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The music of the American composer Morton Feldman (1926-1987) is a paragon of understatement. His compositions are characterised by a deceptive emptiness and daringly sparse instrumentations. Feldman wrote this piano work for composer Bunita Marcus, who was inseparable as his artistic companion in the last years of his life. The score plays a complex and elongated game with different, overlapping time signatures and metres. By creating a scarcity of events, Feldman manages to exert a hypnotic influence on the listener. Hardly anything happens and at the same time a lot happens, and thereby his music touches on the mysteries of time itself. It’s mystical stuff that could not be in any better hands than Reinbert de Leeuw’s, who is a master of tension and focus.
- Morton Feldman
- Reinbert de Leeuw
- Holland Festival
Feldman's slow, methodical composition effectively inspires a meditative contemplation.Dusted Reviews
The music of Morton Feldman is a marvel of understatement. While other composers will overwhelm their audience with contrasts or tonal eruptions, Feldman presents us with a world in which, at first hearing, hardly anything happens. This certainly applies to the later works, such as the piano work For Bunita Marcus, in which the distance between the notes is even more important than the notes themselves.
However, considering that Feldman (1926-1987) is regarded as one of the most important American composers of the twentieth century, one realises there must be more to him than meets the eye, or indeed the ear. Nobody is better equipped to unveil the secrets of this idiosyncratic music than Reinbert de Leeuw, who will perform the lengthy For Bunita Marcus. At the Holland Festival 2011, De Leeuw performed an enthusiastically received programme of obscure piano music by Erik Satie, The esoteric world of Erik Satie, in which he demonstrated that the French audience's favourite had a rather eccentric taste for musical extremes, in stretching time and abandoning tone relations. In the light of this new programme one could say that Satie was an early musical ally of Morton Feldman.
Although Feldman is usually considered to be part of the experimental, multi-disciplinary 'New York School', along with John Cage, Earle Brown and Christian Wolff, as an artist he totally followed a path of his own. Feldman found art, for instance by Pollock or by his great friend Mark Rothko, to be just as inspiring and important for his development as music. Nevertheless, his meeting with Cage in 1950, was of crucial importance. Both men shared an interest for indeterminacy and graphical notation. Feldman studied with Stefan Wolpe and Edgard Varèse. His early work was influenced by Schönberg and Bartók. However, from the very start his music was characterised by a remarkable scarcity of events and, also in his ensemble and orchestral works, boldly sparse orchestrations.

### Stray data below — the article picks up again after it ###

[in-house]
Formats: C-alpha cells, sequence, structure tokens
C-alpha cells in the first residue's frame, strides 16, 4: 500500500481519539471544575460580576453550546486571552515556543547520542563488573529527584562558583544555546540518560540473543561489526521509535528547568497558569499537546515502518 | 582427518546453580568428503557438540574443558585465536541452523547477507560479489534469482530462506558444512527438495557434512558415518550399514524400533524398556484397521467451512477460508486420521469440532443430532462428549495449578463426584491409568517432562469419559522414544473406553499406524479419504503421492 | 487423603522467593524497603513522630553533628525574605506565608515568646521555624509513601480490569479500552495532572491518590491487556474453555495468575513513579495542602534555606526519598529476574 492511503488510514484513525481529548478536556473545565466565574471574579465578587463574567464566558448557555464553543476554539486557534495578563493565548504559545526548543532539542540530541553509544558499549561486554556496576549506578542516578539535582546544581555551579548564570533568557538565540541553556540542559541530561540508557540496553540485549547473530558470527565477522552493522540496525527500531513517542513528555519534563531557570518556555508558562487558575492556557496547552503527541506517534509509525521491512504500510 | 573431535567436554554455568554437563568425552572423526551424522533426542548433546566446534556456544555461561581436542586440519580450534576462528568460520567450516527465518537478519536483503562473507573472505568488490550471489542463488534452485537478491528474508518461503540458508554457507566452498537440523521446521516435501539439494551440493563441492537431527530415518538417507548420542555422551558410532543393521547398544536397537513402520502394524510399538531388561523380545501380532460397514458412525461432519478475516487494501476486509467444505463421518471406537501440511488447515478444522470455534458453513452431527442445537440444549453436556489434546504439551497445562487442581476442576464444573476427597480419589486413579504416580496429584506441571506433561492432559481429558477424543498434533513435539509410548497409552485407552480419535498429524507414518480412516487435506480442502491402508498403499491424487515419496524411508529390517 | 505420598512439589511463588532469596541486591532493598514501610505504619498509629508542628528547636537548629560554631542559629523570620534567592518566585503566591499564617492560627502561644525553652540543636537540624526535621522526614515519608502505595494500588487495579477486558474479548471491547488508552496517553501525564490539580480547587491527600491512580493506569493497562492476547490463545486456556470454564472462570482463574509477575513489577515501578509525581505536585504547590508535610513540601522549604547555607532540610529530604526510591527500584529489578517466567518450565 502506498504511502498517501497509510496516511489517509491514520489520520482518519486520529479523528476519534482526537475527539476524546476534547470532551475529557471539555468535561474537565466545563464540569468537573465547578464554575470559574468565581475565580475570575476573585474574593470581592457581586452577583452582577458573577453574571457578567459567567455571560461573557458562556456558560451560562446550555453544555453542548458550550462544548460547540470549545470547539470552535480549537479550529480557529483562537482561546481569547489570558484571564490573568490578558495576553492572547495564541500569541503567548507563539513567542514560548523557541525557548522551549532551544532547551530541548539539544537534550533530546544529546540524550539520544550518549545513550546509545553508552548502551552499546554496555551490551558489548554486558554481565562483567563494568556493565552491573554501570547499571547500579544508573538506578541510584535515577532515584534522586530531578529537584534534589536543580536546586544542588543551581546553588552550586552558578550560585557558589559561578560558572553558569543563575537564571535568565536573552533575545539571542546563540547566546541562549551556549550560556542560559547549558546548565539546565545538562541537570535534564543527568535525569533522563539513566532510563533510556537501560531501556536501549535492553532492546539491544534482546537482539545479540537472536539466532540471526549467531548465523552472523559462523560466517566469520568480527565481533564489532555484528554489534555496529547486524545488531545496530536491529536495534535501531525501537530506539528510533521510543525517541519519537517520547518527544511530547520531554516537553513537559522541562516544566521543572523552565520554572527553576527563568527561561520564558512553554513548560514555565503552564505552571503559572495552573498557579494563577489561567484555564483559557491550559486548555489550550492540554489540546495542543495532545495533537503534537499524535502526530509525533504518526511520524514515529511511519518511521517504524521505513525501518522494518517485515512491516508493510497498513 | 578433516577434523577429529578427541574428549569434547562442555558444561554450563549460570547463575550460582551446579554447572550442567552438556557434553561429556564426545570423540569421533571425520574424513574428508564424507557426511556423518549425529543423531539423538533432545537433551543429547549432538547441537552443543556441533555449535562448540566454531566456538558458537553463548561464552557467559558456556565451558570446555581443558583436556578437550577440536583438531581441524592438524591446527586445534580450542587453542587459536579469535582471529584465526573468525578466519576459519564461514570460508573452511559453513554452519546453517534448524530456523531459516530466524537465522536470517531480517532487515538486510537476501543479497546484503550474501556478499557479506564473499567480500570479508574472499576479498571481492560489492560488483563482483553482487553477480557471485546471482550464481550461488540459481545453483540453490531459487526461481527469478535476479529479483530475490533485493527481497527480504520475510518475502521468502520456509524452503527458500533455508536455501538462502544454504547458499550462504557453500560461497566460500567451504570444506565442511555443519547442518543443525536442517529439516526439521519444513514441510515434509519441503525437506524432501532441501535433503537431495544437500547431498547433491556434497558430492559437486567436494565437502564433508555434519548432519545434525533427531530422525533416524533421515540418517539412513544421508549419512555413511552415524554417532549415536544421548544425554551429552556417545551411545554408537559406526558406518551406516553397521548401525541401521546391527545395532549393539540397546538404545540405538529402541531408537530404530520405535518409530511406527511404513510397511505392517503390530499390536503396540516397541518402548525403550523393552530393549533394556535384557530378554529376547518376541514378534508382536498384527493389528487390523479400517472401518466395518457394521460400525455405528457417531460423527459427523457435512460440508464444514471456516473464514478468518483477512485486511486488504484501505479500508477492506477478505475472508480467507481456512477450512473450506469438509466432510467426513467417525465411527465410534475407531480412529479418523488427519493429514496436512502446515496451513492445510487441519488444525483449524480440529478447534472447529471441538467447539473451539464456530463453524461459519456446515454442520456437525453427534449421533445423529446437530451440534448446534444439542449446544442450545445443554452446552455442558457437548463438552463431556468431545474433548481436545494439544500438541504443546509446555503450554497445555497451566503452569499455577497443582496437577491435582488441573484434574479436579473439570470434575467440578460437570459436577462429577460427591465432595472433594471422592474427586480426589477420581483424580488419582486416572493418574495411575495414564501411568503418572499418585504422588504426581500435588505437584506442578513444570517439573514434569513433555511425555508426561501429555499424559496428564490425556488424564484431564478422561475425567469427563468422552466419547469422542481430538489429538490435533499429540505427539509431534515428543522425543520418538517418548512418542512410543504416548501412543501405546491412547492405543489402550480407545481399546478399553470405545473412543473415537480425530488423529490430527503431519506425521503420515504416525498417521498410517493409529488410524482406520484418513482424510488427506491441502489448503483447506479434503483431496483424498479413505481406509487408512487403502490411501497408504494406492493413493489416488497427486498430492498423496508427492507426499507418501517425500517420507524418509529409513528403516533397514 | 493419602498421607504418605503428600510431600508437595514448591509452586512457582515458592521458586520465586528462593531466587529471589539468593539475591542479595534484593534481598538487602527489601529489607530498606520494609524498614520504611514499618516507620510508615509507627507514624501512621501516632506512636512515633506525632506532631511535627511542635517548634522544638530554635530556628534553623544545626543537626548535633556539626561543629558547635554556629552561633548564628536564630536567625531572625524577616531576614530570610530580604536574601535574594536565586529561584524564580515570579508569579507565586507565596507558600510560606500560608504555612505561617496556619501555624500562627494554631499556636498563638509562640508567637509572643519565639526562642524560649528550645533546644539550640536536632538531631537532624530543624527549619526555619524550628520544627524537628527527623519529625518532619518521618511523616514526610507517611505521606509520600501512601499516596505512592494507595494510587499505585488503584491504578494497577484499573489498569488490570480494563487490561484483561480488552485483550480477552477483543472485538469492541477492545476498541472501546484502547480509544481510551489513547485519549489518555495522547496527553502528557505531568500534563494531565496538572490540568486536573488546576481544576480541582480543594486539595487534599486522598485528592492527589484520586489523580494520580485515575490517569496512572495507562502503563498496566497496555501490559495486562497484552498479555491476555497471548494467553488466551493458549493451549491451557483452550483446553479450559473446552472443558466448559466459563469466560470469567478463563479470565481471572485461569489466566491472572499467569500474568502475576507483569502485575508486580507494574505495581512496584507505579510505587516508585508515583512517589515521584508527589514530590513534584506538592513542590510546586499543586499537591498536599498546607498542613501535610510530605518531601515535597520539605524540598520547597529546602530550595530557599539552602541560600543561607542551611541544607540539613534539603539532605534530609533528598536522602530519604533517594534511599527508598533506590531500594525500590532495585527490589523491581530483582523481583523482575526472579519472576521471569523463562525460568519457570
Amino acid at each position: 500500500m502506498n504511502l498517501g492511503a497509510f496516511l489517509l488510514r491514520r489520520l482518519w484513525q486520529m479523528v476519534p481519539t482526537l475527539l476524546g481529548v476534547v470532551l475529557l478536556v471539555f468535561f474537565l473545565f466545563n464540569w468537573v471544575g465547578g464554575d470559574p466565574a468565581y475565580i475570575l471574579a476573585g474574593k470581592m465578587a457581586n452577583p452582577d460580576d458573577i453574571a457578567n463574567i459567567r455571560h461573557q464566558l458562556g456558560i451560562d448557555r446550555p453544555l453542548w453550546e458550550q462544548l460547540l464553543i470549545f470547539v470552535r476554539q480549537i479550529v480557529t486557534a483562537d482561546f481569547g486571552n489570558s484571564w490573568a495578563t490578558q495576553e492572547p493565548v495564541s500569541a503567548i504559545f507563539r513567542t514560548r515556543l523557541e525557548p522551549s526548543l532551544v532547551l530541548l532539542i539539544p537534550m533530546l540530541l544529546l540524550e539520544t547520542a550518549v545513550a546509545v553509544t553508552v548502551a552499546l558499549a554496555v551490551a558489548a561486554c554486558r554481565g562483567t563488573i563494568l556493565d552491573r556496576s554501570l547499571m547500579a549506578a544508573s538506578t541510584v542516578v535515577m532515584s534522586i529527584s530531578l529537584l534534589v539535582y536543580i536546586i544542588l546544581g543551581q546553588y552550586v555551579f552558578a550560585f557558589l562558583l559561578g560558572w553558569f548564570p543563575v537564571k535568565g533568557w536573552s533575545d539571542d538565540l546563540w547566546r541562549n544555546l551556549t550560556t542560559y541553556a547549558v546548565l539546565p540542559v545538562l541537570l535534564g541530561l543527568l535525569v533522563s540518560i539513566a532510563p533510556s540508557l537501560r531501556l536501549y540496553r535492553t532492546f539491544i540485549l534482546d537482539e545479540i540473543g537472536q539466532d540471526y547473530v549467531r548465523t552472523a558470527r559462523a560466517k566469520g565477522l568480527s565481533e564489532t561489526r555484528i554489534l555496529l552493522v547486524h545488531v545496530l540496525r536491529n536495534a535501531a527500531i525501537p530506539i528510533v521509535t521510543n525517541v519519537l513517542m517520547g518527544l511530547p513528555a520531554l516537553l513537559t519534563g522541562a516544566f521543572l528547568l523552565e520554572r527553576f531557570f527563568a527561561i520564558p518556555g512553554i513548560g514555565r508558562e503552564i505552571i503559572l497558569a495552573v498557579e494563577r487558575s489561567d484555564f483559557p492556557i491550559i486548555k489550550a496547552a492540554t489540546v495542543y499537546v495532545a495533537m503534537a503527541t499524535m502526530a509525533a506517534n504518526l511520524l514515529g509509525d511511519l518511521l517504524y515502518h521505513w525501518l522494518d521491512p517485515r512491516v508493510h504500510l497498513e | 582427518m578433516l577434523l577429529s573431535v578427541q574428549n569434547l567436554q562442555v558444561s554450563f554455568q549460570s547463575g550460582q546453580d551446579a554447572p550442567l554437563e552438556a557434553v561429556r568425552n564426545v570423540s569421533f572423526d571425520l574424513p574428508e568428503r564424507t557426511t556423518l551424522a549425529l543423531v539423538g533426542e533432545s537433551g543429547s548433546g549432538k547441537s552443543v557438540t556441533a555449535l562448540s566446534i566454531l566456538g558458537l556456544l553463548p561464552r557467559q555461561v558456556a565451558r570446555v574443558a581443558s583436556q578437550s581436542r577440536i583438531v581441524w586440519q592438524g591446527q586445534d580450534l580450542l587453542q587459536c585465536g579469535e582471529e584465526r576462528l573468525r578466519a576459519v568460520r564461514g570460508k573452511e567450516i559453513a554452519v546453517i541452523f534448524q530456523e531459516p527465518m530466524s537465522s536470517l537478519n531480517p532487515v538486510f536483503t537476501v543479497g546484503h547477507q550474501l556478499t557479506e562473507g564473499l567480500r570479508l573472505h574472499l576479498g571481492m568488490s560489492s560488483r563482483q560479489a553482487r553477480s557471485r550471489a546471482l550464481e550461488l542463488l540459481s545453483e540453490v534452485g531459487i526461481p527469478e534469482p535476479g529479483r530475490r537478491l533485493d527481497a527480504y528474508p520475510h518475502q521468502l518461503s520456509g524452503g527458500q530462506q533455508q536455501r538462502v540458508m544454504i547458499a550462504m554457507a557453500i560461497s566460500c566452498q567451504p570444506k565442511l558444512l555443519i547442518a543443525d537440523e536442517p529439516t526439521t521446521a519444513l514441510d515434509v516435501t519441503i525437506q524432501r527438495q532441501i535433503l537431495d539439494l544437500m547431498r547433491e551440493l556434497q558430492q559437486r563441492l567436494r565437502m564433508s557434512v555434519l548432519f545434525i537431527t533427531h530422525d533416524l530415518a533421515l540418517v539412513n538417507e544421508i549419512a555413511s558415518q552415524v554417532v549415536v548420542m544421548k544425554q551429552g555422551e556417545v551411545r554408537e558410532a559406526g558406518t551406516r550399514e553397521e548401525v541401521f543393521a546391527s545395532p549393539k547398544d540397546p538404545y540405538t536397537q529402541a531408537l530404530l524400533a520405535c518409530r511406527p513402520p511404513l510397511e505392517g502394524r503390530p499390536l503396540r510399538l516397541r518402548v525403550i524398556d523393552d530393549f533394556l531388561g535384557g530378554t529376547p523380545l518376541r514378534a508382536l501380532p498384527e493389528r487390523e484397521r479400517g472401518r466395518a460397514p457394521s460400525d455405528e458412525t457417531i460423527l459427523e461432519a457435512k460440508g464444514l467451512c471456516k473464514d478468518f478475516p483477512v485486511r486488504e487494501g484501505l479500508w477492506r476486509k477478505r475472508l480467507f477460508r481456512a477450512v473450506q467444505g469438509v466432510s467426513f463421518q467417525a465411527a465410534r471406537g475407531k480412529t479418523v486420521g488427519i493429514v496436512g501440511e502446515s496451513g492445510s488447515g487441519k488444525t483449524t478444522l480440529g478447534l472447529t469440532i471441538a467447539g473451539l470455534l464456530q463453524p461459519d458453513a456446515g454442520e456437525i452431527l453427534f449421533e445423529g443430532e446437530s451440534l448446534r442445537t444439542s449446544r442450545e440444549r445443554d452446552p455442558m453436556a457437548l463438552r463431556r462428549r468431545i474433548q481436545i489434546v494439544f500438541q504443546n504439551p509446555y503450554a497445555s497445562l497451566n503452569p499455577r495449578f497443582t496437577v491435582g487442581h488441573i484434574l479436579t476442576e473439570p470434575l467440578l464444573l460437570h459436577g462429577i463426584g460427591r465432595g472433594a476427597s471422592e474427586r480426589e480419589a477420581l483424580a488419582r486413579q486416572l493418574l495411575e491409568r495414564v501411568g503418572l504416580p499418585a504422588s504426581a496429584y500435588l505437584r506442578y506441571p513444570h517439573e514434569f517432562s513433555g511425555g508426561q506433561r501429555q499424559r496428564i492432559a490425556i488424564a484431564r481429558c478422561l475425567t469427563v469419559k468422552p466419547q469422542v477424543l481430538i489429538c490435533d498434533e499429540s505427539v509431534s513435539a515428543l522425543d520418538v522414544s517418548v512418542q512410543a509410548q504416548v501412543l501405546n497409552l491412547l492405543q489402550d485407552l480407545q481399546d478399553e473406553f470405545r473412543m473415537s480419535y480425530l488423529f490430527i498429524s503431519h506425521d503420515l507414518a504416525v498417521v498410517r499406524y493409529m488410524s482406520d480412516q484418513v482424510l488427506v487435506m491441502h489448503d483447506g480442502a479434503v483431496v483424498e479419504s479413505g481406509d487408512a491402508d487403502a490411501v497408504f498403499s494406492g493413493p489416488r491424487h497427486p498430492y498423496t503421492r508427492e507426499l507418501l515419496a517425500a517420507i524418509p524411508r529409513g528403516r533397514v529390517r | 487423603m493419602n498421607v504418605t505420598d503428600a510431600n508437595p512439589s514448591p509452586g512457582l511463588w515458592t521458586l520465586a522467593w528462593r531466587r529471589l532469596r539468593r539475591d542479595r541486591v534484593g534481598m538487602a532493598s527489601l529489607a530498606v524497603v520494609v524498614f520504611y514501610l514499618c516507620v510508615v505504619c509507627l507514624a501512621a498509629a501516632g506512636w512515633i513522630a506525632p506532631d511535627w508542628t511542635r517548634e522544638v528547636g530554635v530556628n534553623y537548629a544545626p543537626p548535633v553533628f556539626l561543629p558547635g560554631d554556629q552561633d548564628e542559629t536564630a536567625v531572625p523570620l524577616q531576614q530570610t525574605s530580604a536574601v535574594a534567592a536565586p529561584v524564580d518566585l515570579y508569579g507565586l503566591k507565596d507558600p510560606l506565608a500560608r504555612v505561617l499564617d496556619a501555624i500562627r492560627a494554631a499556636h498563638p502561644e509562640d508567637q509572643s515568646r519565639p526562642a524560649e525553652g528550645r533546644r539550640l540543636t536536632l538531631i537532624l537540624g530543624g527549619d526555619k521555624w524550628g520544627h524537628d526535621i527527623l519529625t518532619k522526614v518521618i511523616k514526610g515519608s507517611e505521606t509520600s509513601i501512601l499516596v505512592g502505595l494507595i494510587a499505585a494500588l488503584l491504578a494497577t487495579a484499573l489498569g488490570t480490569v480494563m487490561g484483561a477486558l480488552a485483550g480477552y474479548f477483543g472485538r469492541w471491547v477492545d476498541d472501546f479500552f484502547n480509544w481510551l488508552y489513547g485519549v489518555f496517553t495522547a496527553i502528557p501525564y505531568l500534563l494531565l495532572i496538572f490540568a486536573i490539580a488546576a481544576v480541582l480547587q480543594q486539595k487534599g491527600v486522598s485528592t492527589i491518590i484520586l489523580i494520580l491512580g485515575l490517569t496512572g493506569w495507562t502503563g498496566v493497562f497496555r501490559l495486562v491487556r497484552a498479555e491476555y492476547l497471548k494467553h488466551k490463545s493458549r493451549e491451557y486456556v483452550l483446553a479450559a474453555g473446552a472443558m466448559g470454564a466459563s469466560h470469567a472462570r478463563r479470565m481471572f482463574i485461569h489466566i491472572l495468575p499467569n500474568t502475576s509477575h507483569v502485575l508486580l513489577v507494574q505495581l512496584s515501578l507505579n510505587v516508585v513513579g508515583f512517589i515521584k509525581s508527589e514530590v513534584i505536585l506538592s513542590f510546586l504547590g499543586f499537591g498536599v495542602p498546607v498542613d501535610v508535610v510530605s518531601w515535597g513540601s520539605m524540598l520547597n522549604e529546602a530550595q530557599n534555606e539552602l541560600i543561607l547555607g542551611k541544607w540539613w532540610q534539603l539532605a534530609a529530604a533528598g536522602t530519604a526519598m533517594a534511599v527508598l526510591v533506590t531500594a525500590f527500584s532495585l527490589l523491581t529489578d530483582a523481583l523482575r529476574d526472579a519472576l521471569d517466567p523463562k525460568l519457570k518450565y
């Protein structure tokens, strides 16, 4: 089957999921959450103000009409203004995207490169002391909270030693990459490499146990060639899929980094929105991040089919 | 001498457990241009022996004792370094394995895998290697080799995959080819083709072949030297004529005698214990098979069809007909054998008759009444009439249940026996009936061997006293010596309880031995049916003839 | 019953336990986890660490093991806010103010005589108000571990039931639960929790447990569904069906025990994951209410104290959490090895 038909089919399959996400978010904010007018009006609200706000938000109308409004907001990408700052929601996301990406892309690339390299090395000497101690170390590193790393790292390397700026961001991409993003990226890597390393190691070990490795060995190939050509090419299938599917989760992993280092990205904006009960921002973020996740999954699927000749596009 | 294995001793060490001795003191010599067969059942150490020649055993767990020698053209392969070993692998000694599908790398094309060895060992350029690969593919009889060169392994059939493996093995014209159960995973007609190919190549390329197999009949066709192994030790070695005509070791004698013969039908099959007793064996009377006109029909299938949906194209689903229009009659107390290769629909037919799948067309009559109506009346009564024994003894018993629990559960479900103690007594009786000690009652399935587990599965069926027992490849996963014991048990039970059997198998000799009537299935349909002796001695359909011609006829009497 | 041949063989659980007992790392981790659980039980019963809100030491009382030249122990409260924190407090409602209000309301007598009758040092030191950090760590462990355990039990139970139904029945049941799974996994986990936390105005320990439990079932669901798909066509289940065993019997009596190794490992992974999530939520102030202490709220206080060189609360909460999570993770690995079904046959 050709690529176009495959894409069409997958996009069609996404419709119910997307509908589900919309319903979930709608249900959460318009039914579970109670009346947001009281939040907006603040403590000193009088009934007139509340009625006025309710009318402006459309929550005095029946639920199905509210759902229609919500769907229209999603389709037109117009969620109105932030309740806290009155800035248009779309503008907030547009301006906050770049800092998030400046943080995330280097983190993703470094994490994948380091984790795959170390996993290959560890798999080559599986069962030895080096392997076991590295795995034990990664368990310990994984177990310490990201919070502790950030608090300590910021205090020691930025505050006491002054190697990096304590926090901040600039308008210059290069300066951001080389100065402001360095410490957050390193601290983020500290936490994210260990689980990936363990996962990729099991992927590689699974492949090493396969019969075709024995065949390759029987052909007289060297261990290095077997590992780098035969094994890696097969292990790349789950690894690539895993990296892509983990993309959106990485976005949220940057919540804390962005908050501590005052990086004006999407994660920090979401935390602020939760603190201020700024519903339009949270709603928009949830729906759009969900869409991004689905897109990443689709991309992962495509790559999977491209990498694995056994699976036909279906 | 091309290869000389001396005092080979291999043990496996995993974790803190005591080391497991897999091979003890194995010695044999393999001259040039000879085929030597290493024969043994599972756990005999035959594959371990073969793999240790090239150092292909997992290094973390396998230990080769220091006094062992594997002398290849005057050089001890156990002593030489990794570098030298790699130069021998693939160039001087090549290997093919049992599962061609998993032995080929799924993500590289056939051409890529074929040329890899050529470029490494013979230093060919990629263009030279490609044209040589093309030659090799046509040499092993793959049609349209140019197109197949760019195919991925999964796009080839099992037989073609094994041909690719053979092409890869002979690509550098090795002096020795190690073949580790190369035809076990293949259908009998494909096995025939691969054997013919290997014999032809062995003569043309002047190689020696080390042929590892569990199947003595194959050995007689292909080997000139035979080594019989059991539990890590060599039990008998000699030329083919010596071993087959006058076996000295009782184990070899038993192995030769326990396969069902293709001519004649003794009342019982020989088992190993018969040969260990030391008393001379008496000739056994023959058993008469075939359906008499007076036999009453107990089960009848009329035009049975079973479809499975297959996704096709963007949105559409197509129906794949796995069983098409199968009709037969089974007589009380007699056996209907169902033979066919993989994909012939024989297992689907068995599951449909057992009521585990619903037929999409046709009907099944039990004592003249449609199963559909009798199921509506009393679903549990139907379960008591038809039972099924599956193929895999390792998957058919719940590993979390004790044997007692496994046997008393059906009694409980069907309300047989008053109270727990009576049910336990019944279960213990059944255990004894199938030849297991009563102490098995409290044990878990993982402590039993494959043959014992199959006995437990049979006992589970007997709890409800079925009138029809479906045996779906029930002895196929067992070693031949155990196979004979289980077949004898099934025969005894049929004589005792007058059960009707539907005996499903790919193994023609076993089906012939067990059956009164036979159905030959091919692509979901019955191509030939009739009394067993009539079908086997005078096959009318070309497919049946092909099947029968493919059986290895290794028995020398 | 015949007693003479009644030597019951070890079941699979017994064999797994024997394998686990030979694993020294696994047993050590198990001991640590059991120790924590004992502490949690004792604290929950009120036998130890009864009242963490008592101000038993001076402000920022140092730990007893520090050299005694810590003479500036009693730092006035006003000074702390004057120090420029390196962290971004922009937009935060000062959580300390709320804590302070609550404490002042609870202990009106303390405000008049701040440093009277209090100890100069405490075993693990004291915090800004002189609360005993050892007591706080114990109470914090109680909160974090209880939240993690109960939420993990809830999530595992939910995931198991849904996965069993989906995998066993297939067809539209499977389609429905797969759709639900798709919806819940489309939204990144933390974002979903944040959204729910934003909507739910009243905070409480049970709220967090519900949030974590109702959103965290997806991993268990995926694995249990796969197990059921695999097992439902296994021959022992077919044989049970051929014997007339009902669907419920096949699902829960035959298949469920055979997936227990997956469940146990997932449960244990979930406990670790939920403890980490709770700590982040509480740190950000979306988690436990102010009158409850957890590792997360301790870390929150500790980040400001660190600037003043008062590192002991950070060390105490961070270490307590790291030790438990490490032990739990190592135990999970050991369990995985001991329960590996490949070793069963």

From the 1970's Feldman wrote ever longer pieces, some stretching to four or five hours, in which he employed more repetitions than before and also made comparatively big gestures. For Bunita Marcus (1985) is one of the many works which Feldman dedicated to friends or teachers. Bunita Marcus studied with Feldman from 1976 at the State University of New York in Buffalo. They became friends and were almost inseparable in the later years of Feldman's life. Timed at roughly one hour and a quarter, For Bunita Marcus is one of the shorter pieces from this period. Due to its metrical construction the composer himself called the piece a-typical. Nevertheless, it has all the characteristics of Feldman's music and has become, maybe precisely for its manageable size, a much-loved work.
Underlying For Bunita Marcus is a complex game with different, overlapping time signatures. “Rhythm is non-existent to me,” Feldman famously said. However, he was interested in metre, and he used it to give shape to this work. About 12 minutes in, there is a characteristic passage, when beneath a high, continually repeated note, suggesting a pulse, three other tones are alternated, reminding one of the effect of chiming church bells: they all adhere to an internal logic, but in their interplay they come across as arbitrary. However, this is only what seems. Due to the slow tempo, which has a hypnotic effect, the events are easy to follow and one can actually hear they are not arbitrary. The experience can be compared to an extreme enlargement of scale: the spaces in between the onsets are immense. Compliant with he law of scarcity in economics, every new tone accordingly gains in weight enormously. Hardly anything happens and at the same time an awful lot happens, and thereby, between standing still and the passing of time, the mystery of Feldman's music touches on the mystery of time itself.